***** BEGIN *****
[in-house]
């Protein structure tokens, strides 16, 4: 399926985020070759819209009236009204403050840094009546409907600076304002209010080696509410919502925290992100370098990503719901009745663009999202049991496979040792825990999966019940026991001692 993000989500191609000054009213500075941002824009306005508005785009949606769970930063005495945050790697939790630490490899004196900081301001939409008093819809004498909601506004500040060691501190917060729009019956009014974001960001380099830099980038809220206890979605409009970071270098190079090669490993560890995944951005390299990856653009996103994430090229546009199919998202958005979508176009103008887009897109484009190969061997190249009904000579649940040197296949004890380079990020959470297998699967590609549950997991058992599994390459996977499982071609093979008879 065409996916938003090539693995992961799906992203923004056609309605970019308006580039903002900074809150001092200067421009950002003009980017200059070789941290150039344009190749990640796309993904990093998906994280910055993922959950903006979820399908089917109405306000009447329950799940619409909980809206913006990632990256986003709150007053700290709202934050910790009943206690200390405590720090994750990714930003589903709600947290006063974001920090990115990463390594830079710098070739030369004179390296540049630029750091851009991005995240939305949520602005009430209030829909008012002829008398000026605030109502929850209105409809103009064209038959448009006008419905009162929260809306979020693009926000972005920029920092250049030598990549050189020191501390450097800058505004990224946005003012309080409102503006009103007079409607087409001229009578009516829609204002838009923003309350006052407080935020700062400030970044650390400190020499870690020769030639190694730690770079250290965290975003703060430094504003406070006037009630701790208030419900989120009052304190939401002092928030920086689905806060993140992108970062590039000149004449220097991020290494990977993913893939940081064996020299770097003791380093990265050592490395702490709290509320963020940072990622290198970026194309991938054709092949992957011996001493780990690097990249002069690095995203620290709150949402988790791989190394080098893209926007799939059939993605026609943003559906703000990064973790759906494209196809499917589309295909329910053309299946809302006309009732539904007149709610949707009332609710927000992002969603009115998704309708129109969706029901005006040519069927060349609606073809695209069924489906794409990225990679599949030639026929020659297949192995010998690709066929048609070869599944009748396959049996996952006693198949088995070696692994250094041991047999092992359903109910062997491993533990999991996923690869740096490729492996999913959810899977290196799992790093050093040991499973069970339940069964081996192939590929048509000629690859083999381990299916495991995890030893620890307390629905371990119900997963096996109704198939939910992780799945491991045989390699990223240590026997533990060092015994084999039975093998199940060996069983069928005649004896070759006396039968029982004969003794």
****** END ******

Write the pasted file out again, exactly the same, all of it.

[in-house]
């Protein structure tokens, strides 16, 4: 399926985020070759819209009236009204403050840094009546409907600076304002209010080696509410919502925290992100370098990503719901009745663009999202049991496979040792825990999966019940026991001692 993000989500191609000054009213500075941002824009306005508005785009949606769970930063005495945050790697939790630490490899004196900081301001939409008093819809004498909601506004500040060691501190917060729009019956009014974001960001380099830099980038809220206890979605409009970071270098190079090669490993560890995944951005390299990856653009996103994430090229546009199919998202958005979508176009103008887009897109484009190969061997190249009904000579649940040197296949004890380079990020959470297998699967590609549950997991058992599994390459996977499982071609093979008879 065409996916938003090539693995992961799906992203923004056609309605970019308006580039903002900074809150001092200067421009950002003009980017200059070789941290150039344009190749990640796309993904990093998906994280910055993922959950903006979820399908089917109405306000009447329950799940619409909980809206913006990632990256986003709150007053700290709202934050910790009943206690200390405590720090994750990714930003589903709600947290006063974001920090990115990463390594830079710098070739030369004179390296540049630029750091851009991005995240939305949520602005009430209030829909008012002829008398000026605030109502929850209105409809103009064209038959448009006008419905009162929260809306979020693009926000972005920029920092250049030598990549050189020191501390450097800058505004990224946005003012309080409102503006009103007079409607087409001229009578009516829609204002838009923003309350006052407080935020700062400030970044650390400190020499870690020769030639190694730690770079250290965290975003703060430094504003406070006037009630701790208030419900989120009052304190939401002092928030920086689905806060993140992108970062590039000149004449220097991020290494990977993913893939940081064996020299770097003791380093990265050592490395702490709290509320963020940072990622290198970026194309991938054709092949992957011996001493780990690097990249002069690095995203620290709150949402988790791989190394080098893209926007799939059939993605026609943003559906703000990064973790759906494209196809499917589309295909329910053309299946809302006309009732539904007149709610949707009332609710927000992002969603009115998704309708129109969706029901005006040519069927060349609606073809695209069924489906794409990225990679599949030639026929020659297949192995010998690709066929048609070869599944009748396959049996996952006693198949088995070696692994250094041991047999092992359903109910062997491993533990999991996923690869740096490729492996999913959810899977290196799992790093050093040991499973069970339940069964081996192939590929048509000629690859083999381990299916495991995890030893620890307390629905371990119900997963096996109704198939939910992780799945491991045989390699990223240590026997533990060092015994084999039975093998199940060996069983069928005649004896070759006396039968029982004969003794």